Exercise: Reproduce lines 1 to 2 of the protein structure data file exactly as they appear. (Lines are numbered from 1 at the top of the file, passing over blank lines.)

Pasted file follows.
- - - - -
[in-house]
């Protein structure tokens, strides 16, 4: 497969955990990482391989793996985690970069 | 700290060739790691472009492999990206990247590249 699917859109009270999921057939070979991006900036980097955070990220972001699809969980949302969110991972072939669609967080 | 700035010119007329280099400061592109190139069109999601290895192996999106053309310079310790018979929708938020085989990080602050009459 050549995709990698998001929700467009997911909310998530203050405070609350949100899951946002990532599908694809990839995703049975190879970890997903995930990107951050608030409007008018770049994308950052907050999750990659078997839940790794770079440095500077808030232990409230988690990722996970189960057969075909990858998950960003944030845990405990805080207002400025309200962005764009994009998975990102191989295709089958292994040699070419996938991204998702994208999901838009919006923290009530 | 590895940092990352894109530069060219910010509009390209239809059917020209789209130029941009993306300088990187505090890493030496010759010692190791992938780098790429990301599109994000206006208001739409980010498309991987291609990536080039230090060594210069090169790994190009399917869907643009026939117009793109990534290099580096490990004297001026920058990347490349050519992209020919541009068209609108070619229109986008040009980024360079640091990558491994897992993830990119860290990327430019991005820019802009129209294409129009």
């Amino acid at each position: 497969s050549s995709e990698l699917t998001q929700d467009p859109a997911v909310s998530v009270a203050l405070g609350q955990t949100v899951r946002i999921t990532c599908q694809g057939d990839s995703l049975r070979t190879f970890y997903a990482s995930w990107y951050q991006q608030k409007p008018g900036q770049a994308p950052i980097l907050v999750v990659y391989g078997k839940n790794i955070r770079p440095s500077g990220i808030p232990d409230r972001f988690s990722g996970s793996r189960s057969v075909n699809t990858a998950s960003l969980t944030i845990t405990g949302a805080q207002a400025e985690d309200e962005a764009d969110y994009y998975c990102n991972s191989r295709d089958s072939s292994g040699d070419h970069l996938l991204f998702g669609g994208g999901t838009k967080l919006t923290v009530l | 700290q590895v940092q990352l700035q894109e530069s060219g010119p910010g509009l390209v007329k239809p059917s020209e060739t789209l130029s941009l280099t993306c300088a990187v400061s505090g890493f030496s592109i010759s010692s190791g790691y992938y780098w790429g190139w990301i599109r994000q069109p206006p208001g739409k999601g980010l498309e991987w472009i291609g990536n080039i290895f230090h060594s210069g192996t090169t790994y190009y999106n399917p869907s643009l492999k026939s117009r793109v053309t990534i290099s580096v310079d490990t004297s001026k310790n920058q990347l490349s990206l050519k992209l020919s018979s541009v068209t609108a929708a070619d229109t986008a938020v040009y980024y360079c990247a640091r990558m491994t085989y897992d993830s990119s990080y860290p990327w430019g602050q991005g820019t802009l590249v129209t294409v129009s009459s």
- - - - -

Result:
[in-house]
């Protein structure tokens, strides 16, 4: 497969955990990482391989793996985690970069 | 700290060739790691472009492999990206990247590249 699917859109009270999921057939070979991006900036980097955070990220972001699809969980949302969110991972072939669609967080 | 700035010119007329280099400061592109190139069109999601290895192996999106053309310079310790018979929708938020085989990080602050009459 050549995709990698998001929700467009997911909310998530203050405070609350949100899951946002990532599908694809990839995703049975190879970890997903995930990107951050608030409007008018770049994308950052907050999750990659078997839940790794770079440095500077808030232990409230988690990722996970189960057969075909990858998950960003944030845990405990805080207002400025309200962005764009994009998975990102191989295709089958292994040699070419996938991204998702994208999901838009919006923290009530 | 590895940092990352894109530069060219910010509009390209239809059917020209789209130029941009993306300088990187505090890493030496010759010692190791992938780098790429990301599109994000206006208001739409980010498309991987291609990536080039230090060594210069090169790994190009399917869907643009026939117009793109990534290099580096490990004297001026920058990347490349050519992209020919541009068209609108070619229109986008040009980024360079640091990558491994897992993830990119860290990327430019991005820019802009129209294409129009």